Similarly, what about those crazy "appointments" from repair people? Not long ago, my telephone landline went dead. The first "appointment" I could get was ten days away, from 5 to 8pm. I was told that it might be something originating from their facility, and they would call me. Well, they never called me, and when I did call to follow-up, I had a 20-minute wait. Anyway, the day of my "appointment" came, and I had to cut short a client meeting in order to get home, because I had been "cautioned" that because my "appointment" had been scheduled for such a long time, I would be early in the technician's log, and someone should be available at the beginning of the "appointment" time. So, I was available at 5pm, and for the next three hours, until the end of the appointment at 8pm, and no technicians had arrived. I was calculating the bill for MY time that I would send to RCN (my incompetent provider), when my door buzzer rang at 8:07, and two RCN technicians had finally arrived. The bottom line was that they needed to convert my telephone service to new technology, and I persuaded them to do it the following morning. Even that appointment was delayed. Fortunately, I was able to work on projects, but I wasn't efficient in my focus and productivity. These repair people had wasted my time, and I still want to send them a bill for my time (I've done this before, but without much success … though I have received discounts on future services from other vendors).

Recently, I won a large antique, mid-century modern bowl on eBay. This win was a great deal! I also got a great deal on three other smaller antique ceramics from this same dealer, so I would save on S&H. Well, everything seemed to be going well until the box arrived in late September. I noticed the box was dented, and smaller than it should have been for the items I had won. I carefully opened the box (remember, I used to work with rare fossils hundreds of millions of years old … I know about care of ancient items!). I saw three of my items very loosely packaged, but intact. Imagine my sadness and, yes, anger, when I saw that the large antique ceramic bowl had shattered, due largely to extremely poor packing. As I write this, I've submitted the insurance papers, but I've been annoyed because 1) this process has taken my time, 2) I won't get a replacement reimbursement, because the bowl was such a good deal, and 3) if the seller had just packed the items properly (and it isn't difficult), I'd have my bowl and no grief or frustration. My only recourse is to never do business with this individual again, despite his excellent eBay rating; he clearly doesn't know what he is doing! In eight years of eBaying, I've never had a broken item before, and I hope to never repeat it!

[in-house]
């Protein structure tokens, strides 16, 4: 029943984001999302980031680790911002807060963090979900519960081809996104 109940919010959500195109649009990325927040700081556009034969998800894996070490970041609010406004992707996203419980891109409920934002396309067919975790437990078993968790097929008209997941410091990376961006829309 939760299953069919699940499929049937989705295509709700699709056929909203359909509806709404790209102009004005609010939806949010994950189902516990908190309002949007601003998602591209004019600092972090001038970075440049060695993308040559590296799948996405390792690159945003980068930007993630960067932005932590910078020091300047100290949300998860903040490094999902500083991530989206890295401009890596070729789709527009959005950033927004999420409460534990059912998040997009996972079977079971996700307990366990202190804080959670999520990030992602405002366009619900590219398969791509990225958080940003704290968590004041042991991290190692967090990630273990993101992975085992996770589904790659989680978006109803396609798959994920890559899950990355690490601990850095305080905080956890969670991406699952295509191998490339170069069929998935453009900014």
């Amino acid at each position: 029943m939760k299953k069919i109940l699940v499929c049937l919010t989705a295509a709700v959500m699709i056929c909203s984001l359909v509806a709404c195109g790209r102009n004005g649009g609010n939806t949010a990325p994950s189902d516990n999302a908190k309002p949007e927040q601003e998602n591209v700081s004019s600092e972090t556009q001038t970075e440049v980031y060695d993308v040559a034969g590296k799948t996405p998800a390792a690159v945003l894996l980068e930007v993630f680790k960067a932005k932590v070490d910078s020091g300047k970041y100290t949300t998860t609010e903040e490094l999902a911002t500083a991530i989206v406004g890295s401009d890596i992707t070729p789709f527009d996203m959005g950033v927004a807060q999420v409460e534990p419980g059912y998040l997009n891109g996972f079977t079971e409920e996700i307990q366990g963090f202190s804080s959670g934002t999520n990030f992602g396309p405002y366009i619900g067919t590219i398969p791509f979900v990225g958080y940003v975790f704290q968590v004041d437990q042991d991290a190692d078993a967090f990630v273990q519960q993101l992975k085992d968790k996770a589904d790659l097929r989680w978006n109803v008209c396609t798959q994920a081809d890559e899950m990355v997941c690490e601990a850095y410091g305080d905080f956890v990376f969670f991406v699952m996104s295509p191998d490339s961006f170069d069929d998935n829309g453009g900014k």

I've been helping a client organize some educational workshops. One of my assignments was to organize the reproduction of their handouts. It's simple work. I've done it dozens, maybe hundreds, of times. The only wrench, or so I thought, was that I had to get competitive bids; I did this easily. The low bid was so much lower than the rest that I asked the rep to confirm that she understood my proposal, so that I could compare apples with apples. She confirmed. But … she didn't confirm with the vendor with whom she was subcontracting, the one who had provided the actual quote. The bill came in substantially higher, but my vendor ate it. Unfortunately, they couldn't eat the errors. The details aren't important, but the nature and degree of copying errors has occupied so much of my time that I have become angrier and more frustrated than I have been in ages. This is an opportunity for me to grow, and for me to pressure the vendor to eat the entire job. It's a disaster and fiasco on all fronts. As I type this, it seems that we've saved the day, but there will be more cleanup after the workshops. Again, an individual's incompetence has created excessive work for others and me.

Both of these recent situations were so improbable given my years of experience with both shipping and project management that I had to ask, "Is there something else going on here? Is this a test of some sort of my personal growth?" Indeed, if we seek a positive or beneficial outcome of wasted time, perhaps it really hasn't been wasted. Let's revisit these situations imposed by others.

With my management supervisors, I've learned valuable tools for future management projects. I've learned to attain a balance of "anticipation" with which I am comfortable. I've learned to create timelines, and in most cases, to guide clients to adhere to them (there are exceptions; this is a learning process after all!). I've learned to take pride in my own management and planning skills, and to put forth my services confidently. That's a gift for which I will always be grateful!

What have I gained from the shipping experience? Well, I've never had to file a USPS insurance claim, so it's been educational. Seeing the seller's poor shipping affirmed my own packing skills. Realizing that the only thing hurt was a material item, and that I am still blessed by exceptional health and ability, was a wake-up. Additionally, though I did become angry initially, I fell back on my adage, "Don't get angry! Get anecdotes." That's right, I can always make an anecdote out of any situation to create an essay to share with you … and that's a real gain!

What about the recent project management fiasco? I have learned that I still need to fine-tune my patience a bit! Yep, I was definitely less patient than I would have liked, which also meant I was less compassionate than I would have liked. Oh! There's another "a-ha"! I have another growth opportunity. Then there is also the camaraderie that developed among my client team; everyone supported me, no one blamed me, and we all joked that this entire project seemed to be controlled by Murphy's Law … I have been reminded of how important and valuable it is to have a team whom you respect, and who respects you. I have also been reminded to be grateful for my own ability to manage projects, including developing contingency plans.

If you want help reclaiming your own time, or dealing with the intrusion of others into your time, I can help ... if I have time, that is, LOL! Just call me at 7773.508.9208 or email me. Time is your most valuable commodity, and I want you to be able to guard and preserve it well.